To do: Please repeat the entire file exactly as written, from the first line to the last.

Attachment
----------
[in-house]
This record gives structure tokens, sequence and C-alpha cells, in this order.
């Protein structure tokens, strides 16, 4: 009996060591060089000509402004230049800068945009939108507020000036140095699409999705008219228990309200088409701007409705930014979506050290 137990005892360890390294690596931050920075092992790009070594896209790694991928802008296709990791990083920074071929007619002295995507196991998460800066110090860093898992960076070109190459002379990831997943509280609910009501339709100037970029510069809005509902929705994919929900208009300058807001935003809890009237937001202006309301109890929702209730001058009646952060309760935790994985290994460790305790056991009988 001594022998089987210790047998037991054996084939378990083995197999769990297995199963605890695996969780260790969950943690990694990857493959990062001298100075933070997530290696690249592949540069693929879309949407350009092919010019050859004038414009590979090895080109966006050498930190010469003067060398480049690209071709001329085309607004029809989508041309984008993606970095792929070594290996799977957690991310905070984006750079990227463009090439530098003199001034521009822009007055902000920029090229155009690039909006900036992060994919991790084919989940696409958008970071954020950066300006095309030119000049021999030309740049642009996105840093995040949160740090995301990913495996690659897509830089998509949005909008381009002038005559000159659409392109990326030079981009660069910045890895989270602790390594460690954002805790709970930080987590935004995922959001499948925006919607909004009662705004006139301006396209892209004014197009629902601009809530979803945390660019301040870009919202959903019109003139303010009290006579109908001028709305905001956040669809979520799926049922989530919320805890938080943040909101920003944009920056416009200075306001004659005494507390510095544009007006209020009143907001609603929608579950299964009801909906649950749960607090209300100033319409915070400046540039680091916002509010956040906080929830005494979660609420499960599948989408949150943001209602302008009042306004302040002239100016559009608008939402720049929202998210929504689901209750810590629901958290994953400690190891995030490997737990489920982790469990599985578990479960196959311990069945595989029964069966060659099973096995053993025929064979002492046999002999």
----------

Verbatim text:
[in-house]
This record gives structure tokens, sequence and C-alpha cells, in this order.
């Protein structure tokens, strides 16, 4: 009996060591060089000509402004230049800068945009939108507020000036140095699409999705008219228990309200088409701007409705930014979506050290 137990005892360890390294690596931050920075092992790009070594896209790694991928802008296709990791990083920074071929007619002295995507196991998460800066110090860093898992960076070109190459002379990831997943509280609910009501339709100037970029510069809005509902929705994919929900208009300058807001935003809890009237937001202006309301109890929702209730001058009646952060309760935790994985290994460790305790056991009988 001594022998089987210790047998037991054996084939378990083995197999769990297995199963605890695996969780260790969950943690990694990857493959990062001298100075933070997530290696690249592949540069693929879309949407350009092919010019050859004038414009590979090895080109966006050498930190010469003067060398480049690209071709001329085309607004029809989508041309984008993606970095792929070594290996799977957690991310905070984006750079990227463009090439530098003199001034521009822009007055902000920029090229155009690039909006900036992060994919991790084919989940696409958008970071954020950066300006095309030119000049021999030309740049642009996105840093995040949160740090995301990913495996690659897509830089998509949005909008381009002038005559000159659409392109990326030079981009660069910045890895989270602790390594460690954002805790709970930080987590935004995922959001499948925006919607909004009662705004006139301006396209892209004014197009629902601009809530979803945390660019301040870009919202959903019109003139303010009290006579109908001028709305905001956040669809979520799926049922989530919320805890938080943040909101920003944009920056416009200075306001004659005494507390510095544009007006209020009143907001609603929608579950299964009801909906649950749960607090209300100033319409915070400046540039680091916002509010956040906080929830005494979660609420499960599948989408949150943001209602302008009042306004302040002239100016559009608008939402720049929202998210929504689901209750810590629901958290994953400690190891995030490997737990489920982790469990599985578990479960196959311990069945595989029964069966060659099973096995053993025929064979002492046999002999």